Learners boycott dilapidated Dibeng Primary School
Share this article:
Pretoria - Hundreds of primary school learners from Dibeng Village in Matlala, about 90km from Polokwane, did not return to classes when schools reopened yesterday.
Parents, teachers and community organisations decided following a meeting to keep the children from attending Dibeng Primary School.
The Limpopo Department of Education had approved a relocation programme from the school to the nearby Phuthi Seopa Secondary School.
However, residents rejected the recommendation.
Earlier this month the Pretoria News reported that the school had been described as a death trap due to cracked floors, floors full of holes and broken windows.
In 2019 a female teacher had to take early retirement after she broke her leg while teaching in class. She accidentally stepped on one of the holes riddled on the classroom floor.
Also in 2019 a teacher was badly injured after a brick fell on him when opening the door to the classroom.
The school was built by residents with donations in 1961.
One part of the school is so bad that Department of Health officials ordered that it be shut and written off.
The community said they had been sent from pillar to post by the department which had promised to build them a new school. It’s been a decade since the community has been begging for a new primary school.
Except for mobile classrooms the department is waiting for, learners have not been able to continue with their education.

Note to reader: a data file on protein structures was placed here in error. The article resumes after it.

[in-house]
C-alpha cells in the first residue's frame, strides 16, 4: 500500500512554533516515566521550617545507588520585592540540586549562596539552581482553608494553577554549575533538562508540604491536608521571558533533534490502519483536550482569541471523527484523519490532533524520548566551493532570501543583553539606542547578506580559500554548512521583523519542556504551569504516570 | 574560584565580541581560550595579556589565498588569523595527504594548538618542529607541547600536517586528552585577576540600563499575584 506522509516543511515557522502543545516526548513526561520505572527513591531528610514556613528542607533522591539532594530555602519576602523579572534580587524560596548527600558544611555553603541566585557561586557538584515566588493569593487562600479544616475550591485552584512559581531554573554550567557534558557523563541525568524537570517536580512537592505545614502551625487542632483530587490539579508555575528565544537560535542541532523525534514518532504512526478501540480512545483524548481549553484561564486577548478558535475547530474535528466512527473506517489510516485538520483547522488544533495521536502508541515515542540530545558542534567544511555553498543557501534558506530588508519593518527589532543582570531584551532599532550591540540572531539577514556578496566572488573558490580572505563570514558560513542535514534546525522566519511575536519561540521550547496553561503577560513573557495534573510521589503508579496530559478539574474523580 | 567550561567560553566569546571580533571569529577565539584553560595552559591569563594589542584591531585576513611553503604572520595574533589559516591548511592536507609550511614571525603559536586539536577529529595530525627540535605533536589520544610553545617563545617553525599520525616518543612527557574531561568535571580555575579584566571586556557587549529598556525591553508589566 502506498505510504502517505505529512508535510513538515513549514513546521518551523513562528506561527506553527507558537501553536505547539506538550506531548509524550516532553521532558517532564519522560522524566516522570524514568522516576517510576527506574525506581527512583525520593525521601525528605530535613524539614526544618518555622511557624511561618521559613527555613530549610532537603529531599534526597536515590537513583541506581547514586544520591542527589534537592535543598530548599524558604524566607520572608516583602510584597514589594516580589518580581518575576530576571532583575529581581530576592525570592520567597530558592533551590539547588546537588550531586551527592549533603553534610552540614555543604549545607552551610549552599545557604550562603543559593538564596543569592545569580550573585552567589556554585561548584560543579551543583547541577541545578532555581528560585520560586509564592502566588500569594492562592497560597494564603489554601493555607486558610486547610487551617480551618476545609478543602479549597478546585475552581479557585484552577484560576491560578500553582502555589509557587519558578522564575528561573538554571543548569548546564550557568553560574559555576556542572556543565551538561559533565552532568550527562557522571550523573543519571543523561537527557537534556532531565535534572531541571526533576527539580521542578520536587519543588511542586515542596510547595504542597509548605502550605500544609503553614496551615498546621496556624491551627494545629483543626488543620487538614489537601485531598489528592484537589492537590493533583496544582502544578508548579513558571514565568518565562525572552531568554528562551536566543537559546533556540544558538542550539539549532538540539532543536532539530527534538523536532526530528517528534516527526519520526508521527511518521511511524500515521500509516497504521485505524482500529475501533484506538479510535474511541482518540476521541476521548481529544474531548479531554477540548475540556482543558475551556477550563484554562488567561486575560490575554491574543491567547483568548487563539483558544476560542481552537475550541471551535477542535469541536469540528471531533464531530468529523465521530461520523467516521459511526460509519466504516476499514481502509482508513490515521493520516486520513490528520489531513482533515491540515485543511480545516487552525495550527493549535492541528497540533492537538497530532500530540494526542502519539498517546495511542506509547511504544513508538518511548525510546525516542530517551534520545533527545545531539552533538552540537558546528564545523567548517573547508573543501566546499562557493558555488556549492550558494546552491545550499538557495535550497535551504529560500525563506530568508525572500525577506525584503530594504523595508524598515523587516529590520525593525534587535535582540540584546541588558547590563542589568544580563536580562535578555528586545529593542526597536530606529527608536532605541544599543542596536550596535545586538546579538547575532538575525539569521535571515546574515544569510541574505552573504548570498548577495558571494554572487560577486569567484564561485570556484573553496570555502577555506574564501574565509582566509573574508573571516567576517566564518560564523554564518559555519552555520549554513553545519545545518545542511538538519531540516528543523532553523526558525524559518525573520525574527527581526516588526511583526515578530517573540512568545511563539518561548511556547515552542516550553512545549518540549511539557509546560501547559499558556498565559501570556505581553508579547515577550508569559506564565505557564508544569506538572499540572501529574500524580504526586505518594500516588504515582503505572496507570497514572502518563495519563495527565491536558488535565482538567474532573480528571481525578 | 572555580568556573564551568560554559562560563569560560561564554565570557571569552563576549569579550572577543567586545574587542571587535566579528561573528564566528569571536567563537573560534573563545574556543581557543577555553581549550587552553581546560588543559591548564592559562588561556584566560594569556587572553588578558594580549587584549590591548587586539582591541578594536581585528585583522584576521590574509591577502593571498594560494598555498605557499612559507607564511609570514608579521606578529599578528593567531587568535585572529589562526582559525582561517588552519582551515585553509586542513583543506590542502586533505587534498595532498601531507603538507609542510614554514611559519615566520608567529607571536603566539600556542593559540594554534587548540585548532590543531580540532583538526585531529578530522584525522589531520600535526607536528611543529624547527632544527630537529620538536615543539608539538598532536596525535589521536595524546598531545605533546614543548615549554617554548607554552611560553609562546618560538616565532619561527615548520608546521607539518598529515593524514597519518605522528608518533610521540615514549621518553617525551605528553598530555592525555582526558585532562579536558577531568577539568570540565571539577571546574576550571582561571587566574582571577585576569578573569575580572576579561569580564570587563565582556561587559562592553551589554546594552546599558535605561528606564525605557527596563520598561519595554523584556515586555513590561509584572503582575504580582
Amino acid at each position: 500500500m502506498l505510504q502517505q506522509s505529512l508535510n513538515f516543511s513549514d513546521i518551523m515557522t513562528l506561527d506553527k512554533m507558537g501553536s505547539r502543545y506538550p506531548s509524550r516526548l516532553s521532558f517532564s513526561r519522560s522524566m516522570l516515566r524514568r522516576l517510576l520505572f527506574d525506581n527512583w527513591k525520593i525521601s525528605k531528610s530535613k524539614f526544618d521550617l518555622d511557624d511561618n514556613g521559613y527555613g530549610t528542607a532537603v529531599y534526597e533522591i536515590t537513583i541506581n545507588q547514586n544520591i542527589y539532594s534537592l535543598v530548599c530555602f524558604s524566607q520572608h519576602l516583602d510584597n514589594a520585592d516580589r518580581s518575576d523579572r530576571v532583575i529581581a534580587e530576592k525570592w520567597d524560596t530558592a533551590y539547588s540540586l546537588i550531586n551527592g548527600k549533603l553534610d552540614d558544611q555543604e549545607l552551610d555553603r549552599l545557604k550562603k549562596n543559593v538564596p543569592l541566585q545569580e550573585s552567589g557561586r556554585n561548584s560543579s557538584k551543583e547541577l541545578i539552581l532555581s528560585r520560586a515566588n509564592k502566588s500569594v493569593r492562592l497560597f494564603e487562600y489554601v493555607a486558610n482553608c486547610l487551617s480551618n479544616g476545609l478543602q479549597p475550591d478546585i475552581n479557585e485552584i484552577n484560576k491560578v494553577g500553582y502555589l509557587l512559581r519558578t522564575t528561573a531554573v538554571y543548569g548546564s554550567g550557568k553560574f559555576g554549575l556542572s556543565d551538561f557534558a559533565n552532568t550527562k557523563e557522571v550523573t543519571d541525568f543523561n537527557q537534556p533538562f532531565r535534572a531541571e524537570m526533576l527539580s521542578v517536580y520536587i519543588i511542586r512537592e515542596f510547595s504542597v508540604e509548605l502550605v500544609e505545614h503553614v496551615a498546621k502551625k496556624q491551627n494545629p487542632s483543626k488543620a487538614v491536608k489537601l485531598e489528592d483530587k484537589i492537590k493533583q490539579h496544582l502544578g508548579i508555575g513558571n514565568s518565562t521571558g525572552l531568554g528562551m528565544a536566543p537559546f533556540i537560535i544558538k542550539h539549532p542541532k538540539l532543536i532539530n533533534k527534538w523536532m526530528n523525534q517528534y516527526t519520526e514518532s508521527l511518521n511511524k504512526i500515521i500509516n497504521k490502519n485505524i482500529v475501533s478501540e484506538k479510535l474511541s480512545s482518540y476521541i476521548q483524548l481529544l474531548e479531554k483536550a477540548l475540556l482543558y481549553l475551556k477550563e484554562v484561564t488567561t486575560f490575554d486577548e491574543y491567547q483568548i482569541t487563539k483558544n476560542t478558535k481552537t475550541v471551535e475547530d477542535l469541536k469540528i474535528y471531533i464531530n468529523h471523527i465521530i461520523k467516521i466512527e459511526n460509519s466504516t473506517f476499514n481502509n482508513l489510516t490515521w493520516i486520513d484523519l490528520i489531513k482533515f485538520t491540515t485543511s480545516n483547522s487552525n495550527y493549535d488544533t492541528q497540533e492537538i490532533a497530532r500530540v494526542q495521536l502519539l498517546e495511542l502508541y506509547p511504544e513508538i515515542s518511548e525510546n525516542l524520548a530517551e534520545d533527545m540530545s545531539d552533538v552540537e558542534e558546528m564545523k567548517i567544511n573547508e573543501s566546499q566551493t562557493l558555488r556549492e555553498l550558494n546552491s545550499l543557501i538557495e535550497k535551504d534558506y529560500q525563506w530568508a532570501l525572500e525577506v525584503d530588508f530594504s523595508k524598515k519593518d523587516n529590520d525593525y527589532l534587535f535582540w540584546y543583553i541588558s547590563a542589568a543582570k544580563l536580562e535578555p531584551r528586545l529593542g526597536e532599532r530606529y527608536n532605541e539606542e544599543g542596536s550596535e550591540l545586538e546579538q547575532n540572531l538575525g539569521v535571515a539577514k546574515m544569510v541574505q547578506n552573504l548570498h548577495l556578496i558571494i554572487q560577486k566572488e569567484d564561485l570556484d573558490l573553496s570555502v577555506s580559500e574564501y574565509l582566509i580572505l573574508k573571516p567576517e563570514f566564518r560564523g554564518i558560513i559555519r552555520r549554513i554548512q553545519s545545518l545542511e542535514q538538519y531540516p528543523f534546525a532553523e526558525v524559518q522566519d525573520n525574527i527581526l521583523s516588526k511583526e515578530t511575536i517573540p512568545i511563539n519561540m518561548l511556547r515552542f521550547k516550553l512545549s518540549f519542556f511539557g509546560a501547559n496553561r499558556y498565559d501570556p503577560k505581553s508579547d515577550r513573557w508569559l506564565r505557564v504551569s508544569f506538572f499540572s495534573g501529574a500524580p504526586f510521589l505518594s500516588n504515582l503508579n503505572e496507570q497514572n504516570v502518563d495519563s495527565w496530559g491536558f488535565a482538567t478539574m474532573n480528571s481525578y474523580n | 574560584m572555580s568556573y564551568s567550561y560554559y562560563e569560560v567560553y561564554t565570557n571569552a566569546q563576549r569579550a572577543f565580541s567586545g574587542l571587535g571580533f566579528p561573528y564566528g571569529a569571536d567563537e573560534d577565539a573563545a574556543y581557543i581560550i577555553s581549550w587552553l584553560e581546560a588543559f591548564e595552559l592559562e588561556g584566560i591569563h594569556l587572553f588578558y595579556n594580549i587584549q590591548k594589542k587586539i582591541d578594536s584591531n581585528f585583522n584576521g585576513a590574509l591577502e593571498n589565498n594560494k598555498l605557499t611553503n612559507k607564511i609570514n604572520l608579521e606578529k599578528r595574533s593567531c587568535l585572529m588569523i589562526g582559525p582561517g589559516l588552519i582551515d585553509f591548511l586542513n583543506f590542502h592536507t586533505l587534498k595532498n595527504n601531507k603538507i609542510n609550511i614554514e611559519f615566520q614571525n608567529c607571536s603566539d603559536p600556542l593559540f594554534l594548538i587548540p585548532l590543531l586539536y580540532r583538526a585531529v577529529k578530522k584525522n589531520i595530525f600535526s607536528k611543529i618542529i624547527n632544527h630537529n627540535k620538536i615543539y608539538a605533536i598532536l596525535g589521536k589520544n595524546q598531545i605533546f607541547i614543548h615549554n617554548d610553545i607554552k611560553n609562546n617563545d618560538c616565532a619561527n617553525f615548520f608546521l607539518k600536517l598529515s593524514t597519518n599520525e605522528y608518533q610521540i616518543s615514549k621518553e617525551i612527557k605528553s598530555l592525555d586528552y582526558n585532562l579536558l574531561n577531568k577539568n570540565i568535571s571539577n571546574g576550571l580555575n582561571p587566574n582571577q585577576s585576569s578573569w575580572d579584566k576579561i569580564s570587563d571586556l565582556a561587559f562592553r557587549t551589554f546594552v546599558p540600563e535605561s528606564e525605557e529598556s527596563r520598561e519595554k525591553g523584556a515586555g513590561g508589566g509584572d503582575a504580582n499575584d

However, in a letter addressed to the principal and seen by the Pretoria News, the department recommends that the learners be relocated immediately.
It reads in part: “The head of department has approved the relocation of learners, educators and management team from Dibeng Primary School to Phuti Seopa Secondary School. The district identified unused school buildings which previously accommodated Phuthi Seopa learners.”
Speaking to the Pretoria News yesterday, chairperson for Bakone-Matlala Development Forum, Kenneth Ramotshela, who was part of the meeting, said it was impossible for the children to be relocated because the school was not meant for primary schoolchildren and the department should fulfil its promise to build them a school instead of relocating them.
“We have been asking the department to build us a primary school for 10 years. Besides being far for children to travel to the secondary school, if we allow this then we will never have a secondary school of our own.
“The department continues to fail us. We are not going to put the lives of our children in danger and we would rather they don’t go to school at all because their original one has been written off,” said Ramotshela.
He added: “We demand our own school and we won’t budge until the department at least sends a commitment letter as to when they will start with the construction of the school. But they have chosen to demonstrate to us and impose the relocation on us.
“We are planning a sit-in at the department as we speak.”
Department spokesperson Tidimalo Chuene said: “We are still engaging with stakeholders in this regard, but the school approved for relocation was deemed non viable due to low learner enrolment.”